• In 2000 I drove cross-country, staying in Moab, Utah at one point on the trip. I got up early the next morning, planning on an early breakfast at a local coffee shop followed by a bit of exploring Arches National Park. A little cafe named Eklecticafe was a couple blocks from the hotel, so I ventured there.

    I think there was a jug band on the porch when I got there, and I lingered a moment listening. And then I got inside and found big comfy chairs, fresh-baked pastries, a wall full of ceramic work for sale, and a tip jar jokingly labelled “Julie’s Therapy Fund”.  The barista warmly greeted everyone who stopped in, chatting extensively with all of the locals, and my muffin and latte were really fresh; and the ceramics were all locally-designed and beautifully decorated with patterns inspired by the petroglyphs on some of the rock faces near Moab.  When I ultimately went to purchase one, the barista praised my choice, noting that “mugs with some heft to them are the best, you know?”

    I ended up getting to Arches park about two hours later than I planned.

  • For about 16 years I had a tuxedo cat named Zach, and for a while people would buy me tuxedo-cat themed things.  This mug came from a roommate, and was one of the last tuxedo-cat gifts I got before Zach died at the distinguished age of 18.  I don’t use this much – it’s huge, so it’s more suited to lattes or mugs of soup than the morning brew – but every so often, I get to missing the little putz and I dig it out.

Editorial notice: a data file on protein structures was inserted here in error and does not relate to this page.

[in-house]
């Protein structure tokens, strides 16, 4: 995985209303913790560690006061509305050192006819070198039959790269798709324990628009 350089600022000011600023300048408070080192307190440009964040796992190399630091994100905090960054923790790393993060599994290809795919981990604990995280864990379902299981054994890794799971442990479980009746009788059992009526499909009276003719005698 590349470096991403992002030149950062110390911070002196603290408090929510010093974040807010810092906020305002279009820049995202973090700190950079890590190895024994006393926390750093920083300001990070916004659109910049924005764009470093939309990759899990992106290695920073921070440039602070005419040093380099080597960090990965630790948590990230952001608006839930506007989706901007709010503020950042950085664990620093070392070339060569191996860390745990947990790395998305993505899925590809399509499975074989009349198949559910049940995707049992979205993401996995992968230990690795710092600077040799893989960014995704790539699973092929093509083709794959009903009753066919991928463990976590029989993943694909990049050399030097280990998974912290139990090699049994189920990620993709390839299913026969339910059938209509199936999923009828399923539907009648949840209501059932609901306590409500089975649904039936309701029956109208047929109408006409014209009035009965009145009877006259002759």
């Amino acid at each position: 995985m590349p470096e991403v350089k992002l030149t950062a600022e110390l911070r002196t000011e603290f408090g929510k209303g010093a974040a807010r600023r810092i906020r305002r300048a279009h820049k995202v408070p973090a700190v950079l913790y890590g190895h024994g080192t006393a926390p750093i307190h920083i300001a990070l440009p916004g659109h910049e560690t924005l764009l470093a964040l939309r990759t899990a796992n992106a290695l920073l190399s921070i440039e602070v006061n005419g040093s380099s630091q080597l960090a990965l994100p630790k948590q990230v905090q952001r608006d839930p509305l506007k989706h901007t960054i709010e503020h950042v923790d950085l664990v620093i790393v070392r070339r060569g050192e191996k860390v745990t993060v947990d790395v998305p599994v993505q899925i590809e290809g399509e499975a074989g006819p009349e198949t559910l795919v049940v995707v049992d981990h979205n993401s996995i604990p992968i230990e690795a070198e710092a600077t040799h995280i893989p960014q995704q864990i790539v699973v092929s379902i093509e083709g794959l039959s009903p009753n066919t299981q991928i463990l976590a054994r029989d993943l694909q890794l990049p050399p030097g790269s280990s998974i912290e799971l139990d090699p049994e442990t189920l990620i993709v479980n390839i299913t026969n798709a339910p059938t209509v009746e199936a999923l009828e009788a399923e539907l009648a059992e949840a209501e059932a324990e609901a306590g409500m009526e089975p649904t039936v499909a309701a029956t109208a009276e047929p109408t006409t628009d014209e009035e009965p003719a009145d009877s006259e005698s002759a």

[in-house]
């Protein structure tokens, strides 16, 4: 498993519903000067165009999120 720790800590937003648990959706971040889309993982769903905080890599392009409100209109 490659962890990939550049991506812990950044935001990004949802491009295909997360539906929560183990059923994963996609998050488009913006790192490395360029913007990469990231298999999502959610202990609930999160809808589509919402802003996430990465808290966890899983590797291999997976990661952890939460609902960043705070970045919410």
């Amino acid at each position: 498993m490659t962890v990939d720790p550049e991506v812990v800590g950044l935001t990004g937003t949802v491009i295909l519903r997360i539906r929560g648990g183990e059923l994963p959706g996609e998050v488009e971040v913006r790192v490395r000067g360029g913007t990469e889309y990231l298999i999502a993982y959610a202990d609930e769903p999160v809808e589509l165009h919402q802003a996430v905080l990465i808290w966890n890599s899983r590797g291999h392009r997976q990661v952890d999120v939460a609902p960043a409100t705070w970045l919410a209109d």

Cookery Calendar Challenge – August Results!

Hey there! So this weekend is going to be about a lot of catching up after a pretty solid week of exhaustion born of sleep deprivation and filling in for absent co-workers.  Whee.  But – this is a three-day weekend, which affords plenty of time for some leisurely moments and blogging.

And cooking.  And that reminds me that I need to report on my first foray into the Cookery Calendar Challenge! To recap – at the beginning of each month, I pick one of my cookbooks, and then I have to cook two things from it during the month that I’ve never tried before.  In August, I went with one of my collection’s longest residents – Sundays at Moosewood, the “international” cookbook from the Moosewood Collective.  I’ve had a copy of this since my very first post-college apartment, when I spent the summer immediately after graduation sharing a one-bedroom with two college friends (yes, you read that right – we somehow all found separate sleeping quarters) , both of whom were vegetarians. We made heavy use of the Union Square Greenmarket, which was just two blocks away, and I got all excited about vegetarian cooking as well and invested in this to expand my repertoire a bit, and actually did pretty well as a vegetarian for about six weeks before something in me snapped one morning and I shocked them both by cooking a whole feast of scrambled eggs, bacon, sausage, AND gravy for breakfast.

But I digress.